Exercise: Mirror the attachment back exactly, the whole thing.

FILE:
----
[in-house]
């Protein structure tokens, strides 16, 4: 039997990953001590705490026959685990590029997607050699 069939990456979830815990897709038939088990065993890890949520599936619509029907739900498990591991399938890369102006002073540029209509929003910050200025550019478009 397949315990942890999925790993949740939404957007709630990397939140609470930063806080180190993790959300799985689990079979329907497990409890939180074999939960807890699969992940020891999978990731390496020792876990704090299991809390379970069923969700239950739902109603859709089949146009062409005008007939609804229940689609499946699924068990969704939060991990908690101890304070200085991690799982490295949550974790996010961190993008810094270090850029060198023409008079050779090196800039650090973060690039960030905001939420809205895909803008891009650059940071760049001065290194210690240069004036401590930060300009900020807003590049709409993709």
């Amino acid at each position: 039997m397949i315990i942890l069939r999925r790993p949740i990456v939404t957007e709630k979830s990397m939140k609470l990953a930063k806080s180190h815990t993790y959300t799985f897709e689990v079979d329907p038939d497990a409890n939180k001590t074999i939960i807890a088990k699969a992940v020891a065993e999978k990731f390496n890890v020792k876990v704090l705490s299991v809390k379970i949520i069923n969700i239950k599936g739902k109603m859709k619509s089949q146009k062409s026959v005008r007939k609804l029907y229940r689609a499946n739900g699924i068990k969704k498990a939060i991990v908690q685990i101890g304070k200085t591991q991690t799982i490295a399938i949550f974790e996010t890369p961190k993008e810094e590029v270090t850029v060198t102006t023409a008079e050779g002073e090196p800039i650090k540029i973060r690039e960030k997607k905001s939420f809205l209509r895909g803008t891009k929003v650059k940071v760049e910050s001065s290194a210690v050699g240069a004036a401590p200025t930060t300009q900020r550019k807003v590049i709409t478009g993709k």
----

[in-house]
């Protein structure tokens, strides 16, 4: 039997990953001590705490026959685990590029997607050699 069939990456979830815990897709038939088990065993890890949520599936619509029907739900498990591991399938890369102006002073540029209509929003910050200025550019478009 397949315990942890999925790993949740939404957007709630990397939140609470930063806080180190993790959300799985689990079979329907497990409890939180074999939960807890699969992940020891999978990731390496020792876990704090299991809390379970069923969700239950739902109603859709089949146009062409005008007939609804229940689609499946699924068990969704939060991990908690101890304070200085991690799982490295949550974790996010961190993008810094270090850029060198023409008079050779090196800039650090973060690039960030905001939420809205895909803008891009650059940071760049001065290194210690240069004036401590930060300009900020807003590049709409993709």
């Amino acid at each position: 039997m397949i315990i942890l069939r999925r790993p949740i990456v939404t957007e709630k979830s990397m939140k609470l990953a930063k806080s180190h815990t993790y959300t799985f897709e689990v079979d329907p038939d497990a409890n939180k001590t074999i939960i807890a088990k699969a992940v020891a065993e999978k990731f390496n890890v020792k876990v704090l705490s299991v809390k379970i949520i069923n969700i239950k599936g739902k109603m859709k619509s089949q146009k062409s026959v005008r007939k609804l029907y229940r689609a499946n739900g699924i068990k969704k498990a939060i991990v908690q685990i101890g304070k200085t591991q991690t799982i490295a399938i949550f974790e996010t890369p961190k993008e810094e590029v270090t850029v060198t102006t023409a008079e050779g002073e090196p800039i650090k540029i973060r690039e960030k997607k905001s939420f809205l209509r895909g803008t891009k929003v650059k940071v760049e910050s001065s290194a210690v050699g240069a004036a401590p200025t930060t300009q900020r550019k807003v590049i709409t478009g993709k």